US8401668B2 (en) 2007-04-19 2013-03-19 Miramar Labs, Inc. Systems and methods for creating an effect using microwave energy to specified tissue
US8406894B2 (en) 2007-12-12 2013-03-26 Miramar Labs, Inc. Systems, apparatus, methods and procedures for the noninvasive treatment of tissue using microwave energy
US20130090709A1 (en) * 2000-02-28 2013-04-11 Zoll Circulation, Inc. Method and apparatus for regional and whole body temperature modification
US8469951B2 (en) 2011-08-01 2013-06-25 Miramar Labs, Inc. Applicator and tissue interface module for dermatological device
US8688228B2 (en) 2007-04-19 2014-04-01 Miramar Labs, Inc. Systems, apparatus, methods and procedures for the noninvasive treatment of tissue using microwave energy
US8696723B2 (en) 2005-07-14 2014-04-15 Zoll Circulation, Inc. System and method for leak detection in external cooling pad
US8747398B2 (en) 2007-09-13 2014-06-10 Covidien Lp Frequency tuning in a microwave electrosurgical system
US8888832B2 (en) 2011-09-28 2014-11-18 Zoll Circulation, Inc. System and method for doubled use of patient temperature control catheter
US9119649B2 (en) 2009-07-28 2015-09-01 Neuwave Medical, Inc. Energy delivery systems and uses thereof
US9149331B2 (en) 2007-04-19 2015-10-06 Miramar Labs, Inc. Methods and apparatus for reducing sweat production
US9192438B2 (en) 2011-12-21 2015-11-24 Neuwave Medical, Inc. Energy delivery systems and uses thereof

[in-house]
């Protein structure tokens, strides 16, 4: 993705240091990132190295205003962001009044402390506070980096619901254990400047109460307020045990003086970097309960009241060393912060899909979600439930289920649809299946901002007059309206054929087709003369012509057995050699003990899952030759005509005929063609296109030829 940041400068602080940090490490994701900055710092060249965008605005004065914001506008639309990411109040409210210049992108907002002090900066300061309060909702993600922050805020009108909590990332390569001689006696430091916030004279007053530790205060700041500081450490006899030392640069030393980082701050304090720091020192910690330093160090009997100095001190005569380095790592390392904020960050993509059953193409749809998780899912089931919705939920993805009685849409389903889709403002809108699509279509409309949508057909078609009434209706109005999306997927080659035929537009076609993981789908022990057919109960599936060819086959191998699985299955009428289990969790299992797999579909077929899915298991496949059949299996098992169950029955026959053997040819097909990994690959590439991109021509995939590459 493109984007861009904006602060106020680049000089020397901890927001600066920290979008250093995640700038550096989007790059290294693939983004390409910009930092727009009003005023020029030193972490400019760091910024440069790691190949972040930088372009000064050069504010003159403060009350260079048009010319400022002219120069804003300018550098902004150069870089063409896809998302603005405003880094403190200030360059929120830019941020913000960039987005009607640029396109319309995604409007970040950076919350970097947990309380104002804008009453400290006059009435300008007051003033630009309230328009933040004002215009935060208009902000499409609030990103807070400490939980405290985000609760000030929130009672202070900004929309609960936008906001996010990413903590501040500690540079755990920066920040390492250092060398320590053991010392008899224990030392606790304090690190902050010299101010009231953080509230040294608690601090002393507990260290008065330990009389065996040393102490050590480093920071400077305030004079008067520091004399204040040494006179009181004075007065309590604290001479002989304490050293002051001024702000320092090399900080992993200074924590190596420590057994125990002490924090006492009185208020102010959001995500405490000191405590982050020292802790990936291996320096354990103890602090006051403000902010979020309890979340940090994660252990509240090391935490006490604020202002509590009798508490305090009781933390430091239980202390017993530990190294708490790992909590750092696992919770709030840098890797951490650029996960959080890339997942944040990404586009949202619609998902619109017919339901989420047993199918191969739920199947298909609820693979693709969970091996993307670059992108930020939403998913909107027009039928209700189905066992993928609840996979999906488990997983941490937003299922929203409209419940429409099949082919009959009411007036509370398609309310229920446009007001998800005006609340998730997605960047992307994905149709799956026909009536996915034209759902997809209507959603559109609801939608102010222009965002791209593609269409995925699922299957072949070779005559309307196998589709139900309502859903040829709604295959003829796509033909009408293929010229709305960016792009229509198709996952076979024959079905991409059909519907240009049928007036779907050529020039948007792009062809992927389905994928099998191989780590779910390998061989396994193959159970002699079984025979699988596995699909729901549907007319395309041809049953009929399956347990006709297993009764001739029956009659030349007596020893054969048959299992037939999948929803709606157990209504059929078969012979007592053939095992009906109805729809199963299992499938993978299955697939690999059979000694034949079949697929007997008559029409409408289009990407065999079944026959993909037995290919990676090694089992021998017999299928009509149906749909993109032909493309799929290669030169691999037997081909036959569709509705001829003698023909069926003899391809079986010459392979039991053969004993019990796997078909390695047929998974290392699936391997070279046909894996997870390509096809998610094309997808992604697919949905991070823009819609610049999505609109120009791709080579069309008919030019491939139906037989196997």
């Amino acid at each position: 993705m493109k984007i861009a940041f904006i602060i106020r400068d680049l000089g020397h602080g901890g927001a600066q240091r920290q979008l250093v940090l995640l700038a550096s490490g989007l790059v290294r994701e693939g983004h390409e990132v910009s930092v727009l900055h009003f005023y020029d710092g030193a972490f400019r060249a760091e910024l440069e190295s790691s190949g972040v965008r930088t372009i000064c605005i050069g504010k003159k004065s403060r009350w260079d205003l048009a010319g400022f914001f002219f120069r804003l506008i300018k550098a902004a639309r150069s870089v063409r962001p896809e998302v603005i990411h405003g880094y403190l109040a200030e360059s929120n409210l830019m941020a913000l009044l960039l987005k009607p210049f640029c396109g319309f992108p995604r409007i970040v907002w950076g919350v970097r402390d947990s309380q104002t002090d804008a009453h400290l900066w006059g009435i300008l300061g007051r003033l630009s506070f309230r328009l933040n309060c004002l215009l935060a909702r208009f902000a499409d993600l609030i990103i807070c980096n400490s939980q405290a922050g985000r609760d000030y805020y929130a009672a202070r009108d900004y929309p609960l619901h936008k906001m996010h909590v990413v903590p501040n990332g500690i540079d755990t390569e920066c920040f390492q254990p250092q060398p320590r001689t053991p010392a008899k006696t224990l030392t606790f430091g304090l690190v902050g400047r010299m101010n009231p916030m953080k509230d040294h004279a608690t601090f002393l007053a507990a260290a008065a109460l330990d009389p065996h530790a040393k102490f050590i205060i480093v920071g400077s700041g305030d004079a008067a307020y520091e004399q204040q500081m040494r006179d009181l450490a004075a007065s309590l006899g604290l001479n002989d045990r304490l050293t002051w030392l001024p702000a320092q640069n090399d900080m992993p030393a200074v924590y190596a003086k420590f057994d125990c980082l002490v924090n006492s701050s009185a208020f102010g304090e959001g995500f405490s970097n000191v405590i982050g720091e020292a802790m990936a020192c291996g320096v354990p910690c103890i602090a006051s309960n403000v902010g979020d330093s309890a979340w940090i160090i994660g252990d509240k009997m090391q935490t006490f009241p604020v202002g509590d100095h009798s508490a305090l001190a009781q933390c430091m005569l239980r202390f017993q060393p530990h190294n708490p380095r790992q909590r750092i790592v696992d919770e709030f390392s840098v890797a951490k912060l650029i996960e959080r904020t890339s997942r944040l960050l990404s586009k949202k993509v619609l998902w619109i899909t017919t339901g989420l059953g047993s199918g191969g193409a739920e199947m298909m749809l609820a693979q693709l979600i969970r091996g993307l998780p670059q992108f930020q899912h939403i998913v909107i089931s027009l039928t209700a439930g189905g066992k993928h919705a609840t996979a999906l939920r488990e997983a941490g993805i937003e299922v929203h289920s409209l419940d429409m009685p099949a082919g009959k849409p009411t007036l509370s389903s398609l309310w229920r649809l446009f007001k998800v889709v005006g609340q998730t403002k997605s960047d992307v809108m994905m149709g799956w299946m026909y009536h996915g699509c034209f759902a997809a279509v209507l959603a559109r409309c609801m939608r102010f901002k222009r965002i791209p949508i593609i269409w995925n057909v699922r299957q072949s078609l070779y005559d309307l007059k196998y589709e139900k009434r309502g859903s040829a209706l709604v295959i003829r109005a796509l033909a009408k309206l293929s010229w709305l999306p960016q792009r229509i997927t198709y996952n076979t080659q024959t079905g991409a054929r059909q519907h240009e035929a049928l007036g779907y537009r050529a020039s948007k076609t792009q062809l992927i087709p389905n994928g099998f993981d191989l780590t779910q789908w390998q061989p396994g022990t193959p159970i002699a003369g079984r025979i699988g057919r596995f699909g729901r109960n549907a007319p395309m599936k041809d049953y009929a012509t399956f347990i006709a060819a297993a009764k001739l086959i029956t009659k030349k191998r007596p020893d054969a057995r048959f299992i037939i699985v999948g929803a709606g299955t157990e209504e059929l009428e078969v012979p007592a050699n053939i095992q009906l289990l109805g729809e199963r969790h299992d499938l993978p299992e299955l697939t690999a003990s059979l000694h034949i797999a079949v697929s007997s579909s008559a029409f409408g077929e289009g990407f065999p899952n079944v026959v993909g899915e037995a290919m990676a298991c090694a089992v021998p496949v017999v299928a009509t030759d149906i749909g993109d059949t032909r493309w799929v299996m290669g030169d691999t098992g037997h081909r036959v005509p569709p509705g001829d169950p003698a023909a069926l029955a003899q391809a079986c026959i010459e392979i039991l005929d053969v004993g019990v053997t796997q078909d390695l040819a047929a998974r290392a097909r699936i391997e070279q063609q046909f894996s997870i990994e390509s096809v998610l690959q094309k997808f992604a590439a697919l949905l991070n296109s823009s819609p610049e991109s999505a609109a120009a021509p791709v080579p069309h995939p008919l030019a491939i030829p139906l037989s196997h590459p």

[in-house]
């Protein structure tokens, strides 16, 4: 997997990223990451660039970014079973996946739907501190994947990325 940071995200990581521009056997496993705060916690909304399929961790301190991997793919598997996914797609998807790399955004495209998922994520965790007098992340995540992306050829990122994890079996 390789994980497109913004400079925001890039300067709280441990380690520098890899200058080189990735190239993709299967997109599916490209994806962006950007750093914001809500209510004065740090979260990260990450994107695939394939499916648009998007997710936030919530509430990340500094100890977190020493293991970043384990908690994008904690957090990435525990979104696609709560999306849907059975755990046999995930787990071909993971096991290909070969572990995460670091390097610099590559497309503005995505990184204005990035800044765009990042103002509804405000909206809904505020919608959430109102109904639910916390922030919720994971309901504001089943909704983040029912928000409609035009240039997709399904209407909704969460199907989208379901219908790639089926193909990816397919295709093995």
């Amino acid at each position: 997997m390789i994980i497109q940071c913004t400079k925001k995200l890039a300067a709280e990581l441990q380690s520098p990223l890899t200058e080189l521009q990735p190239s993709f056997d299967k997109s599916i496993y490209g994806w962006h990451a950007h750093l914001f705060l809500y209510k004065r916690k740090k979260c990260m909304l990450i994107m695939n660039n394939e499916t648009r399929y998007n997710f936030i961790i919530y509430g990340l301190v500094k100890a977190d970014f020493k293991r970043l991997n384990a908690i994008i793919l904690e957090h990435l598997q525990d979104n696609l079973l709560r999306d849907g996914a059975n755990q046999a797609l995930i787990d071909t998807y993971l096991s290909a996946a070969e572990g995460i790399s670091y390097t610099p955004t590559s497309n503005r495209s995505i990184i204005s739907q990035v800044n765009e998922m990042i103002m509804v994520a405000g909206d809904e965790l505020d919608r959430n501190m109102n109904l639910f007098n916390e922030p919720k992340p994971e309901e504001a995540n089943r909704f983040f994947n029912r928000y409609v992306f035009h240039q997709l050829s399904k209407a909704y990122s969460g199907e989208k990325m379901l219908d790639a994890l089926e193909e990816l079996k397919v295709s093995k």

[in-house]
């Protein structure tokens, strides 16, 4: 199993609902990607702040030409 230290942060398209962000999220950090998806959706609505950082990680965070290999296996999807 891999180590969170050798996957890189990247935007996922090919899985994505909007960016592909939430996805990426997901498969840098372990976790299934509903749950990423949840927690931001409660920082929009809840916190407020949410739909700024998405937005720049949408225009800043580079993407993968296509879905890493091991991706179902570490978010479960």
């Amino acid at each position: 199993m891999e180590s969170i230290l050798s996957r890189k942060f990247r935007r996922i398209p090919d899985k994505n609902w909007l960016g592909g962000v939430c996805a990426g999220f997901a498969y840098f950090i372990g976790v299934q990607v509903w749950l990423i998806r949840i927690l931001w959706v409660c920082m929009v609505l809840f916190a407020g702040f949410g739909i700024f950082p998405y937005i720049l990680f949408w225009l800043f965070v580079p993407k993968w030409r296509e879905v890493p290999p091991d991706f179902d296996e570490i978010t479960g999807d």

US9241827B2 (en) 2012-09-28 2016-01-26 Zoll Circulation, Inc. Intravascular heat exchange catheter with multiple spaced apart discrete coolant loops
US9241763B2 (en) 2007-04-19 2016-01-26 Miramar Labs, Inc. Systems, apparatus, methods and procedures for the noninvasive treatment of tissue using microwave energy
US9259348B2 (en) 2011-09-28 2016-02-16 Zoll Circulation, Inc. Transatrial patient temperature control catheter
US9283110B2 (en) 2011-09-20 2016-03-15 Zoll Circulation, Inc. Patient temperature control catheter with outer sleeve cooled by inner sleeve
US9314370B2 (en) 2011-09-28 2016-04-19 Zoll Circulation, Inc. Self-centering patient temperature control catheter
US9433528B2 (en) 2012-09-28 2016-09-06 Zoll Circulation, Inc. Intravascular heat exchange catheter with rib cage-like coolant path